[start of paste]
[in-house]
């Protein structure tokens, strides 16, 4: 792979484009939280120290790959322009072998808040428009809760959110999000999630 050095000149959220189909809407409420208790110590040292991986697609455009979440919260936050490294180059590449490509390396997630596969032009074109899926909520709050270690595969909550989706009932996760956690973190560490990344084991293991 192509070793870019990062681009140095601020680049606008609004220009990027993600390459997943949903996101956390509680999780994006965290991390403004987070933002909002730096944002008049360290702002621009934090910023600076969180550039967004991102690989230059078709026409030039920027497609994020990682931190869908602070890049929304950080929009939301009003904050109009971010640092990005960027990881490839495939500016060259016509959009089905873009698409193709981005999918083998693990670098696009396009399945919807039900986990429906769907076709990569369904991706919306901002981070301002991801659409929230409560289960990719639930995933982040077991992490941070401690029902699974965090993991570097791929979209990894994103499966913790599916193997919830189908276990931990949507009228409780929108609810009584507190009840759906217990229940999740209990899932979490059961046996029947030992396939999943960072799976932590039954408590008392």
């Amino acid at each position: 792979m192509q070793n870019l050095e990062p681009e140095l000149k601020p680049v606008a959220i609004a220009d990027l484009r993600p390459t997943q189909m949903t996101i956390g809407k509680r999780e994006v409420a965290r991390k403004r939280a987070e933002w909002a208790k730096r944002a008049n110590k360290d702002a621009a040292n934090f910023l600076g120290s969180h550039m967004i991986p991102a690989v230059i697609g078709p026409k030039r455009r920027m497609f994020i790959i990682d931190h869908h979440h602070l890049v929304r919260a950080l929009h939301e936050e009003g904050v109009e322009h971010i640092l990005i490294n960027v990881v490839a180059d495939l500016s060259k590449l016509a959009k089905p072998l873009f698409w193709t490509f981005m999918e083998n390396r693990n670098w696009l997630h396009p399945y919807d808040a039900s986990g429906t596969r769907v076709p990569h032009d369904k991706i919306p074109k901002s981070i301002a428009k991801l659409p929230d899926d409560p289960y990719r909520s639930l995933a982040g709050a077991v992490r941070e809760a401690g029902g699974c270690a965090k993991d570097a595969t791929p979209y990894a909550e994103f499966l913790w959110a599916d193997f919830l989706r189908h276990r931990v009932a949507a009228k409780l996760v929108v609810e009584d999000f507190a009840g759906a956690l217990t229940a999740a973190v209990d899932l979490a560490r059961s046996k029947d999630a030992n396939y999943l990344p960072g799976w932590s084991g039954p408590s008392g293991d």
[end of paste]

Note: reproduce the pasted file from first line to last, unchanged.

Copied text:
[in-house]
């Protein structure tokens, strides 16, 4: 792979484009939280120290790959322009072998808040428009809760959110999000999630 050095000149959220189909809407409420208790110590040292991986697609455009979440919260936050490294180059590449490509390396997630596969032009074109899926909520709050270690595969909550989706009932996760956690973190560490990344084991293991 192509070793870019990062681009140095601020680049606008609004220009990027993600390459997943949903996101956390509680999780994006965290991390403004987070933002909002730096944002008049360290702002621009934090910023600076969180550039967004991102690989230059078709026409030039920027497609994020990682931190869908602070890049929304950080929009939301009003904050109009971010640092990005960027990881490839495939500016060259016509959009089905873009698409193709981005999918083998693990670098696009396009399945919807039900986990429906769907076709990569369904991706919306901002981070301002991801659409929230409560289960990719639930995933982040077991992490941070401690029902699974965090993991570097791929979209990894994103499966913790599916193997919830189908276990931990949507009228409780929108609810009584507190009840759906217990229940999740209990899932979490059961046996029947030992396939999943960072799976932590039954408590008392």
């Amino acid at each position: 792979m192509q070793n870019l050095e990062p681009e140095l000149k601020p680049v606008a959220i609004a220009d990027l484009r993600p390459t997943q189909m949903t996101i956390g809407k509680r999780e994006v409420a965290r991390k403004r939280a987070e933002w909002a208790k730096r944002a008049n110590k360290d702002a621009a040292n934090f910023l600076g120290s969180h550039m967004i991986p991102a690989v230059i697609g078709p026409k030039r455009r920027m497609f994020i790959i990682d931190h869908h979440h602070l890049v929304r919260a950080l929009h939301e936050e009003g904050v109009e322009h971010i640092l990005i490294n960027v990881v490839a180059d495939l500016s060259k590449l016509a959009k089905p072998l873009f698409w193709t490509f981005m999918e083998n390396r693990n670098w696009l997630h396009p399945y919807d808040a039900s986990g429906t596969r769907v076709p990569h032009d369904k991706i919306p074109k901002s981070i301002a428009k991801l659409p929230d899926d409560p289960y990719r909520s639930l995933a982040g709050a077991v992490r941070e809760a401690g029902g699974c270690a965090k993991d570097a595969t791929p979209y990894a909550e994103f499966l913790w959110a599916d193997f919830l989706r189908h276990r931990v009932a949507a009228k409780l996760v929108v609810e009584d999000f507190a009840g759906a956690l217990t229940a999740a973190v209990d899932l979490a560490r059961s046996k029947d999630a030992n396939y999943l990344p960072g799976w932590s084991g039954p408590s008392g293991d």